Untapped potential: exploiting fungi in bioremediation of hazardous chemicals

  title={Untapped potential: exploiting fungi in bioremediation of hazardous chemicals},
  author={Hauke Harms and Dietmar Schlosser and Lukas Y. Wick},
  journal={Nature Reviews Microbiology},
Fungi possess the biochemical and ecological capacity to degrade environmental organic chemicals and to decrease the risk associated with metals, metalloids and radionuclides, either by chemical modification or by influencing chemical bioavailability. Furthermore, the ability of these fungi to form extended mycelial networks, the low specificity of their catabolic enzymes and their independence from using pollutants as a growth substrate make these fungi well suited for bioremediation processes… Expand
Roles of saprotrophic fungi in biodegradation or transformation of organic and inorganic pollutants in co-contaminated sites
Different ecological, metabolic, and physiological aspects involved in fungal bioremediation of co-contaminated soils and water systems are reviewed, not only addressing best methods and approaches to assess the simultaneous presence of metals and organic toxic compounds and their consequences on provided ecosystem services but also the interactions between fungi and bacteria. Expand
Potential of non-ligninolytic fungi in bioremediation of chlorinated and polycyclic aromatic hydrocarbons.
The bioremediation potential of non-ligninolytic fungi with respect to chlorinated hydrocarbons and polycyclic aromatic hydrocarbon (PAHs) is described and known conversion pathways and the prospects for future research are shown. Expand
Potential of White-Rot Fungi to Treat Xenobiotic-Containing Wastewater
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Marine-Derived Fungi: Prospective Candidates for Bioremediation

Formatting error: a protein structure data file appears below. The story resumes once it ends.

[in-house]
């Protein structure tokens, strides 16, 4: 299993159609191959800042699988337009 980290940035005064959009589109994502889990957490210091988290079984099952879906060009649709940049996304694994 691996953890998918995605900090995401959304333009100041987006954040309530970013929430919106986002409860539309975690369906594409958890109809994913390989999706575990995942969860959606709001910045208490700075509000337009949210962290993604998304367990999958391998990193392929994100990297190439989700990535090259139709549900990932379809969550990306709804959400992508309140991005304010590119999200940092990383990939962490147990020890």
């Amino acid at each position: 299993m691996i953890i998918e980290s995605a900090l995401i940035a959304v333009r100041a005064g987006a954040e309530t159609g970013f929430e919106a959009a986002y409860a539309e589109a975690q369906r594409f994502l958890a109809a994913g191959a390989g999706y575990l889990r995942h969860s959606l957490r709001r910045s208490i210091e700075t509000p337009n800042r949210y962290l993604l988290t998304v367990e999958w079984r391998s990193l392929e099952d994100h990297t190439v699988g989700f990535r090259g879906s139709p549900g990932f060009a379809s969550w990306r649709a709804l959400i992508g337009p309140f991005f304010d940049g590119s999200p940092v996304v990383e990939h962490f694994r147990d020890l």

With increased industrialization and urbanization, there has been an increased level of pollutants in the environment. It is imperative to reduce concentration of toxic compounds in the effluent toExpand
Mechanistic evaluation of bioremediation properties of fungi
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Fungi as potential candidates for bioremediation
Abstract The accumulations of waste and hazardous material have often increased toxicity level in nature, causing several adverse effects including human health. At present, the incineration isExpand
Role of Penicillium Species in Bioremediation Processes
Abstract Environmental pollution, particularly that caused by various industrial activities, is responsible for the accelerated flux of organic and inorganic matter in the ecosphere. Xenobiotics suchExpand
Endophytes as Pollutant-Degrading Agents: Current Trends and Perspectives
Bioremediation is based on biological systems, bacteria, fungi, and plants. They are effective systems to treat a polluted site because they are able to modify the chemical structure of theExpand
WITHDRAWN: Fungi in the bioremediation of toxic effluents
Abstract The bioremediation of effluents contaminated by recalcitrant and toxic emerging compounds has become a universal concern, in order to prevent environmental pollution. Several techniques haveExpand
Mycoremediation of Organic Pollutants: Principles, Opportunities, and Pitfalls